If so, they don’t seem to be opting out of behavioral targeting when given the chance. Ad Age reports:
Since last year, ad organizations in the U.S. have been running a campaign meant to stiff-arm regulatory efforts of the sort that went into effect last week in Europe, where companies will now have to get permission from consumers before dropping cookies onto their computers. The centerpiece of the campaign to convince Congress and the FTC that self-regulation is good enough is the “Ad Option Icon” placed in some ads, pointing to information about behavioral targeting and offering a way to opt out of it.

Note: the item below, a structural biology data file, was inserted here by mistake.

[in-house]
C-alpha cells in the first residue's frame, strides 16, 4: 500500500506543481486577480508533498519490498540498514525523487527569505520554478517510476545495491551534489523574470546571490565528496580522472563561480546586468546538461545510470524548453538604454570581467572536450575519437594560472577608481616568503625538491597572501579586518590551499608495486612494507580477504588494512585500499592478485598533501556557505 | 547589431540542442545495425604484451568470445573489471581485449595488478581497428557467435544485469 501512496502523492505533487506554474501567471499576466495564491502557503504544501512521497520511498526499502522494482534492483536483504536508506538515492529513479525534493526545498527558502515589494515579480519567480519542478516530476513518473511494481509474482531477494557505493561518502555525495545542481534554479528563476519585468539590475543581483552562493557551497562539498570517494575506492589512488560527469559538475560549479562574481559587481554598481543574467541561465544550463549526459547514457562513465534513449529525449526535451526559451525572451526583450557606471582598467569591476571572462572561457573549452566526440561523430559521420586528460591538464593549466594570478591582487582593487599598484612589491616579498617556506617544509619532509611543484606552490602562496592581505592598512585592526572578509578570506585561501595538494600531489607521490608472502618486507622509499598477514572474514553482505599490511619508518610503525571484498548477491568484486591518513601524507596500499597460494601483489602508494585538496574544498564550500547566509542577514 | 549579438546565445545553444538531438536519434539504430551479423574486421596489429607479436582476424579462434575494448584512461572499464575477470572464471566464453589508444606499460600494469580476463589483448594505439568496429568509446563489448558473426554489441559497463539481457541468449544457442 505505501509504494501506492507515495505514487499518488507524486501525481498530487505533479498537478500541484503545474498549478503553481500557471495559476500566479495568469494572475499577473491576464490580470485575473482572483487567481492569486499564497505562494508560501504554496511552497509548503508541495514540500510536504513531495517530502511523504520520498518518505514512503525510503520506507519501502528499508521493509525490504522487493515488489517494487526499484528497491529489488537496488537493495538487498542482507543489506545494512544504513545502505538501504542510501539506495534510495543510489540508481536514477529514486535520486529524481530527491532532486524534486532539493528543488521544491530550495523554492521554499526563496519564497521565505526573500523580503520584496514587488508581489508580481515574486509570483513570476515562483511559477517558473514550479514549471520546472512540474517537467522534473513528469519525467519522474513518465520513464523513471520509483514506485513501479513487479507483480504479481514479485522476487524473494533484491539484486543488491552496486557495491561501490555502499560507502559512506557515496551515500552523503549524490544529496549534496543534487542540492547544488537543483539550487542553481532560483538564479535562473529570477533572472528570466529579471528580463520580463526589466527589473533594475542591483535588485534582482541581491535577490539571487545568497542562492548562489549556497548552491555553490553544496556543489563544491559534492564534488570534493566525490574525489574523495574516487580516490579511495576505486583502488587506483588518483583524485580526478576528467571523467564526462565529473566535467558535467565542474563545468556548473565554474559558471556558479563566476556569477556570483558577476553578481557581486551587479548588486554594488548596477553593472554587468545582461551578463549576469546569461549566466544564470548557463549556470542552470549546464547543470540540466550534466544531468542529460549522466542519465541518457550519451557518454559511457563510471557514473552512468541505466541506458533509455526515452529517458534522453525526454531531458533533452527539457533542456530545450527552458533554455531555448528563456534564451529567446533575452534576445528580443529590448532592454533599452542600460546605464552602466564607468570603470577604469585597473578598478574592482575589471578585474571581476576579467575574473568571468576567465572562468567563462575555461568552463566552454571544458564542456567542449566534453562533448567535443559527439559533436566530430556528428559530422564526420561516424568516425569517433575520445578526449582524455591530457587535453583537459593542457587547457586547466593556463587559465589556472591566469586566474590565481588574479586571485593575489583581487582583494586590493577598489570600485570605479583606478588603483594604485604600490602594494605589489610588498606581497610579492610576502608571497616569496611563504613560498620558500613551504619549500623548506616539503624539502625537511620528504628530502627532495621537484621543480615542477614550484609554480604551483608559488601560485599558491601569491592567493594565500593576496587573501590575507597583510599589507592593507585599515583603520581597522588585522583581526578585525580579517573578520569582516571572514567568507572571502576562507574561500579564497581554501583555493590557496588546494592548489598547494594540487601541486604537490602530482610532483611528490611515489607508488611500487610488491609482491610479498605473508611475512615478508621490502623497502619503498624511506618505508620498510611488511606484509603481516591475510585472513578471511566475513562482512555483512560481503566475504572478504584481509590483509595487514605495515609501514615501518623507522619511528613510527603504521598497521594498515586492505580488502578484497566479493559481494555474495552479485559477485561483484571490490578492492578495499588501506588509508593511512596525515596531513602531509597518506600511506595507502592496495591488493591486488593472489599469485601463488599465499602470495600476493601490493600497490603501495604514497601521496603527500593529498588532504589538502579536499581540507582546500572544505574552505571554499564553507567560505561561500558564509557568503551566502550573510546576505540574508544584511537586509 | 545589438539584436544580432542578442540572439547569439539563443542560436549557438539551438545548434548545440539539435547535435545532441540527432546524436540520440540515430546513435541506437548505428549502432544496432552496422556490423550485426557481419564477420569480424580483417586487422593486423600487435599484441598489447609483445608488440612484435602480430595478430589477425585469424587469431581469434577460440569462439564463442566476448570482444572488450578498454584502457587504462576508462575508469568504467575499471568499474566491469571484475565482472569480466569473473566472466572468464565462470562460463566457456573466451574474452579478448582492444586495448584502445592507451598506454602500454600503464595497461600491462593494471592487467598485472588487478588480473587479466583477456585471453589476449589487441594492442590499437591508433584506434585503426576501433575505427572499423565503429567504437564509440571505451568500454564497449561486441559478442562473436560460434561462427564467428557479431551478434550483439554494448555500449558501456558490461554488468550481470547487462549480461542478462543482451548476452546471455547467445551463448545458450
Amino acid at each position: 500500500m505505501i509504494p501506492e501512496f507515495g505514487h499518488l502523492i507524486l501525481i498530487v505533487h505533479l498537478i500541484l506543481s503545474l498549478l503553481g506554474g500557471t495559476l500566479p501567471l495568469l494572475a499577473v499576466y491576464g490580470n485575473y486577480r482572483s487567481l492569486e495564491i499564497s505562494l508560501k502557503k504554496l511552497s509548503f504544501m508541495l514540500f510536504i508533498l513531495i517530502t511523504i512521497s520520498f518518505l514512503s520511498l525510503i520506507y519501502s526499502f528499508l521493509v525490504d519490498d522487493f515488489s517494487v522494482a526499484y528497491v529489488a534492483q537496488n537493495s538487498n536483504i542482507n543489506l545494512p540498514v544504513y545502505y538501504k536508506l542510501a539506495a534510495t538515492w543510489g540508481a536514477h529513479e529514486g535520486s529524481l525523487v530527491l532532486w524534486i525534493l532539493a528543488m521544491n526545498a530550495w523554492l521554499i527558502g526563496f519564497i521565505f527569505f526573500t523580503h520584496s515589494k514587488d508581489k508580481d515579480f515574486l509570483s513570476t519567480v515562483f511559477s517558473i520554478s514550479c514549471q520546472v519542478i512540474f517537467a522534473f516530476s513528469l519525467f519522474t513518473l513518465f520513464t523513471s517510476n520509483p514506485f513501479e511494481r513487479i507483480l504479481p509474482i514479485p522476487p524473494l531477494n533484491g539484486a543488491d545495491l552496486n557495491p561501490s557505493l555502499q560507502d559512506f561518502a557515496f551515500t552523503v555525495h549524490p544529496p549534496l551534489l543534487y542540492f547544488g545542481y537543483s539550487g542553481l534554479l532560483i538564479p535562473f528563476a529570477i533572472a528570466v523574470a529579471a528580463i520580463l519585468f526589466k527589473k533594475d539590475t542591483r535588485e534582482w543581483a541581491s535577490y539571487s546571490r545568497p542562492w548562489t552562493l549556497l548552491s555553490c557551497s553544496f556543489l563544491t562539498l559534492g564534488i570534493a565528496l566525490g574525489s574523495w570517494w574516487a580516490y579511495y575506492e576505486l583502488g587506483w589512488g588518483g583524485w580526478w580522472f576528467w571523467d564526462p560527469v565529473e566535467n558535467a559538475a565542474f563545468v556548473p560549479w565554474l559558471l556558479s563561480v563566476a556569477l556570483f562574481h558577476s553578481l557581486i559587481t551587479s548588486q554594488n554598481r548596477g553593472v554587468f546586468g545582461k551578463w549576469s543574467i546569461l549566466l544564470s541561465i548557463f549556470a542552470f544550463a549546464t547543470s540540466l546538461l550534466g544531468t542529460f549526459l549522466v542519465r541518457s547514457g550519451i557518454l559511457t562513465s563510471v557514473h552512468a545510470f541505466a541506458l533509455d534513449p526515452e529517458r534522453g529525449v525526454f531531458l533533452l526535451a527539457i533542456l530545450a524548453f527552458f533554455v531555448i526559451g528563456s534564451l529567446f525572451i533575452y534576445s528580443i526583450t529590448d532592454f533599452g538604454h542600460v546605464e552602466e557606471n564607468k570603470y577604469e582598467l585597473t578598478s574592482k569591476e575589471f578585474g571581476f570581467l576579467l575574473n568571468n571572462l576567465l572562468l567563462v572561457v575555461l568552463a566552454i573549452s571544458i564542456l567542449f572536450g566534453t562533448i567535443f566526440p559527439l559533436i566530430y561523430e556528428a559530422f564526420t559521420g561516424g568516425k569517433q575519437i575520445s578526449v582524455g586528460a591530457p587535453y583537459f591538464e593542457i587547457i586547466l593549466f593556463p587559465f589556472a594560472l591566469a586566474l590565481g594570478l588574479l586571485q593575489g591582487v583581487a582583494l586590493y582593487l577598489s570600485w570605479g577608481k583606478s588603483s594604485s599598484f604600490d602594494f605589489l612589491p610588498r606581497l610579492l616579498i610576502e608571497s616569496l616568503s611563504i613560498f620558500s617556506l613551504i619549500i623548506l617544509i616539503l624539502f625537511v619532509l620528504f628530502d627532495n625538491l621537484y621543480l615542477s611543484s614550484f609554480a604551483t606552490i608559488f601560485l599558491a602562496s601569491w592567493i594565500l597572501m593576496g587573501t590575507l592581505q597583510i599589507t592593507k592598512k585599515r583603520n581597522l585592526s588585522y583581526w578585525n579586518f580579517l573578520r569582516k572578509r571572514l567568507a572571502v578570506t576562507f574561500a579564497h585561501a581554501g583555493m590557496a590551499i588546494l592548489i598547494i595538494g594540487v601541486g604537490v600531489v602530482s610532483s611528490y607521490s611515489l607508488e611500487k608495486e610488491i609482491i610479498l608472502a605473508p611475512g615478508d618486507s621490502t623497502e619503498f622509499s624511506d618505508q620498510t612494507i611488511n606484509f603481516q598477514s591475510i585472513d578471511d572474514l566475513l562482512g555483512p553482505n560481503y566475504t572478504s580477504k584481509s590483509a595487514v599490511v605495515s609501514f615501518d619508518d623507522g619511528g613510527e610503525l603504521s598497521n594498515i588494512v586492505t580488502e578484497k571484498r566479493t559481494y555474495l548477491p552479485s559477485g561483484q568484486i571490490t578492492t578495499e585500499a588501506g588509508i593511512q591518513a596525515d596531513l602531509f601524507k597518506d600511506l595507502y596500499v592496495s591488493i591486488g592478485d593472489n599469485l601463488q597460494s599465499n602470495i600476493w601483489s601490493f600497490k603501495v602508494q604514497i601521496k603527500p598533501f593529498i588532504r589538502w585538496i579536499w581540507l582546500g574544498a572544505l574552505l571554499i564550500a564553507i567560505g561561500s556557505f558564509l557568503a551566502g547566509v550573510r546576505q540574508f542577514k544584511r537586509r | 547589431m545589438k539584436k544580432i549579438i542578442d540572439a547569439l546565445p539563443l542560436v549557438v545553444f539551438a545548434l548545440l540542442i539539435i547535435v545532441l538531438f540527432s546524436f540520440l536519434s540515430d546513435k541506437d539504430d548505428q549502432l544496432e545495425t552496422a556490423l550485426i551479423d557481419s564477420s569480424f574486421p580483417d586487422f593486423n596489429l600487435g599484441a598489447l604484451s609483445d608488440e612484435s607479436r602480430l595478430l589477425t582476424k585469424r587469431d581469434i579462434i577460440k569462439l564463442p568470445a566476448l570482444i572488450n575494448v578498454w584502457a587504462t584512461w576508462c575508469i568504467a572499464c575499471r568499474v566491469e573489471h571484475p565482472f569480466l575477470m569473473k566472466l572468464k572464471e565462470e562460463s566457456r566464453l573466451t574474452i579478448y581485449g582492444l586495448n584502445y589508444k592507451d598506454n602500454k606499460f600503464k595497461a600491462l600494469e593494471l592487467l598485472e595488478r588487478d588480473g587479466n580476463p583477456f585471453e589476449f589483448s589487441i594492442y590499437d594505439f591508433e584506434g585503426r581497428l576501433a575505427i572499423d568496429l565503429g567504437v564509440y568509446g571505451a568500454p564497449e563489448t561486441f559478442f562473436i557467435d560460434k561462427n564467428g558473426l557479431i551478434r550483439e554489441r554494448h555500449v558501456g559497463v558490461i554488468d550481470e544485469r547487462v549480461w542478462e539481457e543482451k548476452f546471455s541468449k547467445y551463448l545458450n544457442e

Thus far it’s received relatively low response, a rare case where low click-through on an ad is positioned as a positive thing. The click-through rate is just 0.002% and of those people who do follow the link, only 10% opt out of the ads, according to DoubleVerify, which recently won a contract from the industry trade group to license the icon for ad clients. Two other companies, Evidon and TRUSTe, also provide the service. Evidon, which has the longest set of data, is seeing click-through of 0.005% with only 2% opting out from 30 billion impressions.
The Nudge blog has long been interested in “one click” opt-outs. While admirable, the Ad Option Icon is not a single click. As part of the regulatory debate, companies might want to explore the possibility of making opting-out a bit easier. If the barriers already seem low, they are – but you aren’t thinking like a behavioralist.